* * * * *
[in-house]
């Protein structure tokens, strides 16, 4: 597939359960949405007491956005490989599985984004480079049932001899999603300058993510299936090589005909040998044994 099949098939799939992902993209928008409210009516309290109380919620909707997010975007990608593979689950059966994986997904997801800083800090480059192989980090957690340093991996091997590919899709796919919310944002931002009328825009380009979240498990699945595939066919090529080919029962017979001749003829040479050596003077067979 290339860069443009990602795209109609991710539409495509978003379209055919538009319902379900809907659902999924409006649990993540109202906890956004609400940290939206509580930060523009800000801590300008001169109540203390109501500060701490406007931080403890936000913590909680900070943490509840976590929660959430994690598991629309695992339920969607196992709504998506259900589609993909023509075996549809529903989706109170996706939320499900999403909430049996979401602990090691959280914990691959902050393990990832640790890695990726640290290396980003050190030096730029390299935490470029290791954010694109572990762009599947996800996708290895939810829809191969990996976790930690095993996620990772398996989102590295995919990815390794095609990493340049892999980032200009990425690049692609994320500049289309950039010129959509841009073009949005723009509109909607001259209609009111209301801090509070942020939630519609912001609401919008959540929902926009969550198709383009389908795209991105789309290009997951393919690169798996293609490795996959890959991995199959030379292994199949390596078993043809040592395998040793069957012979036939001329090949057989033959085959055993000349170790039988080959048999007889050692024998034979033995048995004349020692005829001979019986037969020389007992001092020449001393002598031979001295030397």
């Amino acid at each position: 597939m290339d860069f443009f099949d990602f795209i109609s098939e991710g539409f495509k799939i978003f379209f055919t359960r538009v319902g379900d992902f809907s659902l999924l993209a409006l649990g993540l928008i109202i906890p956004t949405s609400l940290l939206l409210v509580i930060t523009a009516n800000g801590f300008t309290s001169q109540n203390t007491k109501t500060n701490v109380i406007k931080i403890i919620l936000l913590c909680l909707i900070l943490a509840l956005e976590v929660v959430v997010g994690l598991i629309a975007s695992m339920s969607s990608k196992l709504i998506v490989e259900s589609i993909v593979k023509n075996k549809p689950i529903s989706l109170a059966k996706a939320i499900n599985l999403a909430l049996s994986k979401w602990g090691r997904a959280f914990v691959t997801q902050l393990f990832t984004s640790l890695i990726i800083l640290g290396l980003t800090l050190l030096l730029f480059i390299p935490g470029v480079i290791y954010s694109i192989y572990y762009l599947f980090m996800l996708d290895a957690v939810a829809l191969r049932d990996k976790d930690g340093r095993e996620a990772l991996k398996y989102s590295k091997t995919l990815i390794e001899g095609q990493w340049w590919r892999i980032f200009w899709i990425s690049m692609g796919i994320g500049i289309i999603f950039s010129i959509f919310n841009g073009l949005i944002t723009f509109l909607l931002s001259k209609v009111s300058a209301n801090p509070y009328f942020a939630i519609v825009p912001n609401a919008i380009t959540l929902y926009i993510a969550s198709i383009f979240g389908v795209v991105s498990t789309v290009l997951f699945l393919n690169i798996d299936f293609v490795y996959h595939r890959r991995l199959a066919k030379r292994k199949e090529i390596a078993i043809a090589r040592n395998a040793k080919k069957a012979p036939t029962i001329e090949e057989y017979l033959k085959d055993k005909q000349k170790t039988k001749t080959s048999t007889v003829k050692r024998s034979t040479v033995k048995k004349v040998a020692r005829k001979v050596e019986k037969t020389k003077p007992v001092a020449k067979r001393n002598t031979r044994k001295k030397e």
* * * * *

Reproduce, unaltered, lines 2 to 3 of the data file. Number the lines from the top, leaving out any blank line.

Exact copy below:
């Protein structure tokens, strides 16, 4: 597939359960949405007491956005490989599985984004480079049932001899999603300058993510299936090589005909040998044994 099949098939799939992902993209928008409210009516309290109380919620909707997010975007990608593979689950059966994986997904997801800083800090480059192989980090957690340093991996091997590919899709796919919310944002931002009328825009380009979240498990699945595939066919090529080919029962017979001749003829040479050596003077067979 290339860069443009990602795209109609991710539409495509978003379209055919538009319902379900809907659902999924409006649990993540109202906890956004609400940290939206509580930060523009800000801590300008001169109540203390109501500060701490406007931080403890936000913590909680900070943490509840976590929660959430994690598991629309695992339920969607196992709504998506259900589609993909023509075996549809529903989706109170996706939320499900999403909430049996979401602990090691959280914990691959902050393990990832640790890695990726640290290396980003050190030096730029390299935490470029290791954010694109572990762009599947996800996708290895939810829809191969990996976790930690095993996620990772398996989102590295995919990815390794095609990493340049892999980032200009990425690049692609994320500049289309950039010129959509841009073009949005723009509109909607001259209609009111209301801090509070942020939630519609912001609401919008959540929902926009969550198709383009389908795209991105789309290009997951393919690169798996293609490795996959890959991995199959030379292994199949390596078993043809040592395998040793069957012979036939001329090949057989033959085959055993000349170790039988080959048999007889050692024998034979033995048995004349020692005829001979019986037969020389007992001092020449001393002598031979001295030397």
């Amino acid at each position: 597939m290339d860069f443009f099949d990602f795209i109609s098939e991710g539409f495509k799939i978003f379209f055919t359960r538009v319902g379900d992902f809907s659902l999924l993209a409006l649990g993540l928008i109202i906890p956004t949405s609400l940290l939206l409210v509580i930060t523009a009516n800000g801590f300008t309290s001169q109540n203390t007491k109501t500060n701490v109380i406007k931080i403890i919620l936000l913590c909680l909707i900070l943490a509840l956005e976590v929660v959430v997010g994690l598991i629309a975007s695992m339920s969607s990608k196992l709504i998506v490989e259900s589609i993909v593979k023509n075996k549809p689950i529903s989706l109170a059966k996706a939320i499900n599985l999403a909430l049996s994986k979401w602990g090691r997904a959280f914990v691959t997801q902050l393990f990832t984004s640790l890695i990726i800083l640290g290396l980003t800090l050190l030096l730029f480059i390299p935490g470029v480079i290791y954010s694109i192989y572990y762009l599947f980090m996800l996708d290895a957690v939810a829809l191969r049932d990996k976790d930690g340093r095993e996620a990772l991996k398996y989102s590295k091997t995919l990815i390794e001899g095609q990493w340049w590919r892999i980032f200009w899709i990425s690049m692609g796919i994320g500049i289309i999603f950039s010129i959509f919310n841009g073009l949005i944002t723009f509109l909607l931002s001259k209609v009111s300058a209301n801090p509070y009328f942020a939630i519609v825009p912001n609401a919008i380009t959540l929902y926009i993510a969550s198709i383009f979240g389908v795209v991105s498990t789309v290009l997951f699945l393919n690169i798996d299936f293609v490795y996959h595939r890959r991995l199959a066919k030379r292994k199949e090529i390596a078993i043809a090589r040592n395998a040793k080919k069957a012979p036939t029962i001329e090949e057989y017979l033959k085959d055993k005909q000349k170790t039988k001749t080959s048999t007889v003829k050692r024998s034979t040479v033995k048995k004349v040998a020692r005829k001979v050596e019986k037969t020389k003077p007992v001092a020449k067979r001393n002598t031979r044994k001295k030397e």